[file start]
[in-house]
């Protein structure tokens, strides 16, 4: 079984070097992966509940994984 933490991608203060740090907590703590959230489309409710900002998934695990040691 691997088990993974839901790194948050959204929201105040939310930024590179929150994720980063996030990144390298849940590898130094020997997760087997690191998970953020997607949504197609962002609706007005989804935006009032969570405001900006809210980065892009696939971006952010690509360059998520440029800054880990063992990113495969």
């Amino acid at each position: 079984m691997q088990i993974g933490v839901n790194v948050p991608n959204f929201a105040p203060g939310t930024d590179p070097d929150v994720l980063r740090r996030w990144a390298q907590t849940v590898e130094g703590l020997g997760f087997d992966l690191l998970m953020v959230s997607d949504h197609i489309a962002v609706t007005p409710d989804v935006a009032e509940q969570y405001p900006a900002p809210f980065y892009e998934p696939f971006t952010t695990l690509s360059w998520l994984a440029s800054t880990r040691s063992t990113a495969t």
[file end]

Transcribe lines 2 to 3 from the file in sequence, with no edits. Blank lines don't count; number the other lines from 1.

């Protein structure tokens, strides 16, 4: 079984070097992966509940994984 933490991608203060740090907590703590959230489309409710900002998934695990040691 691997088990993974839901790194948050959204929201105040939310930024590179929150994720980063996030990144390298849940590898130094020997997760087997690191998970953020997607949504197609962002609706007005989804935006009032969570405001900006809210980065892009696939971006952010690509360059998520440029800054880990063992990113495969």
């Amino acid at each position: 079984m691997q088990i993974g933490v839901n790194v948050p991608n959204f929201a105040p203060g939310t930024d590179p070097d929150v994720l980063r740090r996030w990144a390298q907590t849940v590898e130094g703590l020997g997760f087997d992966l690191l998970m953020v959230s997607d949504h197609i489309a962002v609706t007005p409710d989804v935006a009032e509940q969570y405001p900006a900002p809210f980065y892009e998934p696939f971006t952010t695990l690509s360059w998520l994984a440029s800054t880990r040691s063992t990113a495969t």